For decades, attorneys have used focus groups in the form of mock juries to test how they should and shouldn’t present a case in court. If you’ve ever participated in one, and I have, they’re quite interesting: The attorneys bring in a bunch of people, present their crux of their case over the course of a few hours, have other attorneys present the opposing side’s case in the way they think the actual opposing attorneys would, and then quiz the participants for reactions — “Did so-and-so seem like a credible witness?”, “Was the attorney presenting the case likeable?”, etc.
But now we all have new tools at our disposal in the form of, well, the internet, to gauge what people are thinking about any number of things — movies, TV shows, sporting events, and yes, high-profile court cases. So it probably shouldn’t come as any surprise that social media, in addition to being an outlet for Casey Anthony trial comedy, was instrumental in the shaping of Casey Anthony’s defense by her legal team — a strategy that, as we all now know all too well, succeeded at getting her off — but it’s still sort of jarring to learn. I felt both fascinated and queasy reading this Palm Beach Post story on how they did it with the help of Fort Lauderdale-based jury consultant Amy Singer.
“When bloggers and others in social media sites started to attack George Anthony about his alleged mistress, the defense team beefed up their questions against him,” said Fort Lauderdale-based consultant Amy Singer. “None of the bloggers ever changed their minds about him.”
Every day of the trial, Singer and her revolving team of at least five people scanned thousands of tweets, Facebook posts and messages from bloggers.
They read through tweets on WFTV.com, Orlando Sentinel’s @OSCaseyAnthony Twitter feed and other local media sites, gauging opinions about defense and state attorneys, witness testimonies, evidence and especially the focal point of the trial — Casey Anthony.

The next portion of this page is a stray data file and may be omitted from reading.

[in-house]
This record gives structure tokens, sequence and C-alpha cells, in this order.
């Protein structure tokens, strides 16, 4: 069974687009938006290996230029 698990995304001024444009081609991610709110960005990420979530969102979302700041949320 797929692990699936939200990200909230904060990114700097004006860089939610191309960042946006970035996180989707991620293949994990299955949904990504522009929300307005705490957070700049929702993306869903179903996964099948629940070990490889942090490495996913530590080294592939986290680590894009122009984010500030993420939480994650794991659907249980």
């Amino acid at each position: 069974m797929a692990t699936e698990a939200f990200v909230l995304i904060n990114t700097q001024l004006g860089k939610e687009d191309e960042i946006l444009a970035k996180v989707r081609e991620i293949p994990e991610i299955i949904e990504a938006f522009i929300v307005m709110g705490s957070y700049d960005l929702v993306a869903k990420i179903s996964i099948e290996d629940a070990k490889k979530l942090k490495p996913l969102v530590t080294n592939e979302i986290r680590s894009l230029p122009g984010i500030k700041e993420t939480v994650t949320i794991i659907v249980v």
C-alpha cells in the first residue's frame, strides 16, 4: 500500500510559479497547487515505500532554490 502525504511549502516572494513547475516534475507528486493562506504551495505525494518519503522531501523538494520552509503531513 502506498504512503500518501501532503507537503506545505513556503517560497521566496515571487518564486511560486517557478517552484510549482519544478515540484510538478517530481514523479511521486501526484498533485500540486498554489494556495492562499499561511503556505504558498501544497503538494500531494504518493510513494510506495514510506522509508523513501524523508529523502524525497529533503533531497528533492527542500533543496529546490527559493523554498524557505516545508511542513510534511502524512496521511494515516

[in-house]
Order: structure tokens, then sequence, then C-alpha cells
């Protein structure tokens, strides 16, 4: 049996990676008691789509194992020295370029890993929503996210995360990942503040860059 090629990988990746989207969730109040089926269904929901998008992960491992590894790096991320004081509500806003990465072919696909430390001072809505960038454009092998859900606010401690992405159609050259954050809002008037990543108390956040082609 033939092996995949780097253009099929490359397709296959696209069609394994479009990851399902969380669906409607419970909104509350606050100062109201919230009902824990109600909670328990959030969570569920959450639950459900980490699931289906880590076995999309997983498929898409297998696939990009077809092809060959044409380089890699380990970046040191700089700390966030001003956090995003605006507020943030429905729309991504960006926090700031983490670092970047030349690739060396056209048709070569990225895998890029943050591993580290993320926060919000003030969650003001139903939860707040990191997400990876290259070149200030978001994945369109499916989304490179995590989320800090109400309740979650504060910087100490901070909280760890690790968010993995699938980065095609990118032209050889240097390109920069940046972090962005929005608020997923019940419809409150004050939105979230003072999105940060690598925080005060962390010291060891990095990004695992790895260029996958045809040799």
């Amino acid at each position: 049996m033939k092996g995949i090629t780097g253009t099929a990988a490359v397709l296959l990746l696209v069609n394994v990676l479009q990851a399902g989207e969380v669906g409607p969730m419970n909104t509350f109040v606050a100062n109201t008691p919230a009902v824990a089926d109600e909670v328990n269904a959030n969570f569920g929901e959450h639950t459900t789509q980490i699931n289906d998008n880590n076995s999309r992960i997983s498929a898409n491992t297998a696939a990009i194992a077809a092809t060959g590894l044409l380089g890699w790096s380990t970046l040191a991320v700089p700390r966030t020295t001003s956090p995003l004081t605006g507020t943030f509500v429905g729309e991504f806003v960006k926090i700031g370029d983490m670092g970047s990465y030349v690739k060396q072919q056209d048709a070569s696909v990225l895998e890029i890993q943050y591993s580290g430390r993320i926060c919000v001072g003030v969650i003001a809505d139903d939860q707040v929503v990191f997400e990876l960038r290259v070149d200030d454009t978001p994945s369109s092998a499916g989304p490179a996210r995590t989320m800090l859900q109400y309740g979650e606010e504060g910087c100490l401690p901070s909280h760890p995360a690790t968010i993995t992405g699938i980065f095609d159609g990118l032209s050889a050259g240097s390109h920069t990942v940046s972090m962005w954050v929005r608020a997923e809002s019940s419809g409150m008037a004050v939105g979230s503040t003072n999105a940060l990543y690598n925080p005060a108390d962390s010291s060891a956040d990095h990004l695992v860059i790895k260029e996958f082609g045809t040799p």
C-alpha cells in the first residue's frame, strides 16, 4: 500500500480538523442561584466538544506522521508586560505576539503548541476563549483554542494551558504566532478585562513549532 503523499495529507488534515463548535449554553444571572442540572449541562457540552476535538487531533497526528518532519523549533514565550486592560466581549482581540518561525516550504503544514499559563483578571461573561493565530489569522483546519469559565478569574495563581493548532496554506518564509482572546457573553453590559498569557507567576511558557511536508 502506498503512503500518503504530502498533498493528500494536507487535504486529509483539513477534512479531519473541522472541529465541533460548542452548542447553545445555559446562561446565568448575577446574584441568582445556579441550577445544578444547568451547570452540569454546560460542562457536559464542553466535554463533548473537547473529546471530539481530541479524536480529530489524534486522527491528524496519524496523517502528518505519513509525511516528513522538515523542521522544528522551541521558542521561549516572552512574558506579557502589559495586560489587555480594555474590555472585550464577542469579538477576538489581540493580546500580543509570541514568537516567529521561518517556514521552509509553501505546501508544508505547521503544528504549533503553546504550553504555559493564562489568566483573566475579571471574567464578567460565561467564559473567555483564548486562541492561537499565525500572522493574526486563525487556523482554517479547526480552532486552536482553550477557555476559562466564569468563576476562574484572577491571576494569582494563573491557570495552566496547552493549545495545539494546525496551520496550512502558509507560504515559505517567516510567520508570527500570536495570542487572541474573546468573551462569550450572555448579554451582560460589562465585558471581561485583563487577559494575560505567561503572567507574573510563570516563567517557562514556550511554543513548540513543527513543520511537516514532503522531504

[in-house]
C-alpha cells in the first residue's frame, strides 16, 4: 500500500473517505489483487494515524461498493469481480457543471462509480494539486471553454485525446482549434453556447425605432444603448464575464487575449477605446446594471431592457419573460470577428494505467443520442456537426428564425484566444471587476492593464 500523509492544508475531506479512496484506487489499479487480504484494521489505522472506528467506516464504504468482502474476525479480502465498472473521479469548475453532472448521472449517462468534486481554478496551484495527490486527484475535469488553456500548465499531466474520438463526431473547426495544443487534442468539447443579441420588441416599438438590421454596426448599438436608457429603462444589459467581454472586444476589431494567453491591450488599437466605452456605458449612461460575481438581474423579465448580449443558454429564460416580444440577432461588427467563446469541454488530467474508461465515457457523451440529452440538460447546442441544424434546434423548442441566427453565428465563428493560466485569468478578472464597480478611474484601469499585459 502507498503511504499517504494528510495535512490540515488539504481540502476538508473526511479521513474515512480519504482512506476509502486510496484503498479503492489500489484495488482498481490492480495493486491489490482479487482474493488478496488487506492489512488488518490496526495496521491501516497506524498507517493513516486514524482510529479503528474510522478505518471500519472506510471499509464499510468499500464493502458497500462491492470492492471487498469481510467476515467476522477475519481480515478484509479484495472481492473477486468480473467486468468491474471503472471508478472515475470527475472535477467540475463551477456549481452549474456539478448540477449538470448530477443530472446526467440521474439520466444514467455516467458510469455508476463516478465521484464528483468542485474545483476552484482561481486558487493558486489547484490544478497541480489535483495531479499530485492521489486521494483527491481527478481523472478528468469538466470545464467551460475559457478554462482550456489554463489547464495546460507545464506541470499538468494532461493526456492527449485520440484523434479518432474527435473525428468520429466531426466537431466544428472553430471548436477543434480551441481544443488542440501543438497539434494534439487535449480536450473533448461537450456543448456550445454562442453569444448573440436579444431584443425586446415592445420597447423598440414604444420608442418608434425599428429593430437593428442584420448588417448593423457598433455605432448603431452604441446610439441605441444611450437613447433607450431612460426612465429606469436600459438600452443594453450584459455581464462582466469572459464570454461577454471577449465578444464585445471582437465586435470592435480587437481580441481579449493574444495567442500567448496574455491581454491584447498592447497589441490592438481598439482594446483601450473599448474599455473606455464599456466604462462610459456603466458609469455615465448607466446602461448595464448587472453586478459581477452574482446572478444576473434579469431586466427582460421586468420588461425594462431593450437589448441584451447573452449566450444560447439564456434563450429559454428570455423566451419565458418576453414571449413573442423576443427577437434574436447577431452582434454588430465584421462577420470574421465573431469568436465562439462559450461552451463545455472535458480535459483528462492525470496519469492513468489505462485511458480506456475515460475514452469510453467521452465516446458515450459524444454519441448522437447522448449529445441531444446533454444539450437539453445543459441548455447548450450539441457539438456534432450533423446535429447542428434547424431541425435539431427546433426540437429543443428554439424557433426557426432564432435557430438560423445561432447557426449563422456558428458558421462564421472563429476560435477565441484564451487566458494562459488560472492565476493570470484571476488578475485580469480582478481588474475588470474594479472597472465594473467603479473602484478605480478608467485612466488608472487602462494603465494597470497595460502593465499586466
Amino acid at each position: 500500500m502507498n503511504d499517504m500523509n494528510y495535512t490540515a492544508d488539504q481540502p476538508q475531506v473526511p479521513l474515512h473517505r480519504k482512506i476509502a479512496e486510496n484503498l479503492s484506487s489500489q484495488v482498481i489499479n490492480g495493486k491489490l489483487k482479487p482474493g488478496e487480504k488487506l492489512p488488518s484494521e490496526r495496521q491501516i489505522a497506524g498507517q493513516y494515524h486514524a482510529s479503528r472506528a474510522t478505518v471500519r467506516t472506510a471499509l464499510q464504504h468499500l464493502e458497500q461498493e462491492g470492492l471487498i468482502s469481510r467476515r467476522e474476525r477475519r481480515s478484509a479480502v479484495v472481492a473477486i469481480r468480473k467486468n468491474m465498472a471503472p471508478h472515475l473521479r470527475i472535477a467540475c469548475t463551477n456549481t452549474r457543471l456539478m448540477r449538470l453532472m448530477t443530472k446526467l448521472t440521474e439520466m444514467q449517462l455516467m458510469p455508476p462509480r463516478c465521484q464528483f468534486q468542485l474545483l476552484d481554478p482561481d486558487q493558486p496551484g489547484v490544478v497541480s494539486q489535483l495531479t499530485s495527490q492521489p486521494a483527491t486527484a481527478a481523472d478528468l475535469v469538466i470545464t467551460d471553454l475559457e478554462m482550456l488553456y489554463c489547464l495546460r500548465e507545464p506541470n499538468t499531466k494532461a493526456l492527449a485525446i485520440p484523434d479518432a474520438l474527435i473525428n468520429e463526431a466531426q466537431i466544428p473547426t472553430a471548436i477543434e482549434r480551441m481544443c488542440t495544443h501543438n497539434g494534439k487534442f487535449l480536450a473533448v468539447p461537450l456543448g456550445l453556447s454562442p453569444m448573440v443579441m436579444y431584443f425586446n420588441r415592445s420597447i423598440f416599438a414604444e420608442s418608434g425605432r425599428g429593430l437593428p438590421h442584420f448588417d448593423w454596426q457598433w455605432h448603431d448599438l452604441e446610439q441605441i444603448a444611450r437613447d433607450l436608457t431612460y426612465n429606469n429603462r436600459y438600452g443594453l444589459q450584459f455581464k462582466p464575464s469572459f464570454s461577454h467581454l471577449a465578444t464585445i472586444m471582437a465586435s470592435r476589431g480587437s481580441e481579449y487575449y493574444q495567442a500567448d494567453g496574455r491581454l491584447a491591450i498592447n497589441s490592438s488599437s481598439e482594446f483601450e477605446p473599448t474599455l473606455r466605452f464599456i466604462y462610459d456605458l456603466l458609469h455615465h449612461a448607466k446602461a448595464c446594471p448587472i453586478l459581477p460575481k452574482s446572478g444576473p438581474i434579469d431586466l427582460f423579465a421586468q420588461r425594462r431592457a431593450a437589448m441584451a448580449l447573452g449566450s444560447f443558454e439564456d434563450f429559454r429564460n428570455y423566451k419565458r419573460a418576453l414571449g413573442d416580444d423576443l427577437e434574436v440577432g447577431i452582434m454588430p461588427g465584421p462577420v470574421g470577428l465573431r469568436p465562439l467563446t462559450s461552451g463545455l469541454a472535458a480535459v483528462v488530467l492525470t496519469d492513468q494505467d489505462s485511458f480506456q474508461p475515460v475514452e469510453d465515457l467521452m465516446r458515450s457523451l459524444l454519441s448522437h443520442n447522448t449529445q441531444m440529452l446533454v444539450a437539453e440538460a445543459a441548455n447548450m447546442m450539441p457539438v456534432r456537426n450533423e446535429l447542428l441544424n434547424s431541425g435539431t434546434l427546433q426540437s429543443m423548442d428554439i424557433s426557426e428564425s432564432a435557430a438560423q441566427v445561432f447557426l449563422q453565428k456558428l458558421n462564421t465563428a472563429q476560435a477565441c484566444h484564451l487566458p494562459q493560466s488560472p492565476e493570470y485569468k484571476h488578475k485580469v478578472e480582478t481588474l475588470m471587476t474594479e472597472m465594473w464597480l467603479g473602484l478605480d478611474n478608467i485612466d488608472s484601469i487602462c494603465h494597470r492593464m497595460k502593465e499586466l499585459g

Those opinions were presented to Casey Anthony’s defense attorney, Jose Baez, who initially had his doubts about the social media tactic. Ultimately, Singer said, Baez would decide how and what he was willing to adjust in his trial strategy.
The story goes on to note that Singer and her researchers(?) were adamant that the defense go easy on Casey Anthony’s mother because the internet showed overwhelming sympathy for her.
When public opinion on Twitter or Facebook changed dramatically, Singer said she made it clear to the defense that they needed to tweak their strategy.
“A perfect example was Cindy Anthony,” Singer recalled. “People hated her when she admitted to the chloroform searches, but there were many who said she lied out of motherly instinct. They felt a kinship, especially mothers. In closing, the defense softened its approach and said she lied to protect [Casey Anthony].”
Congrats, Internet, you — along with whatever Florida law allows cameras in the courtroom — possibly helped free Casey Anthony, which means angry TV hag Nancy Grace probably wants to eat your pimply face right about now (As probably does the lady who was assaulted for looking like Casey Anthony). Paula Deen will supply the butter.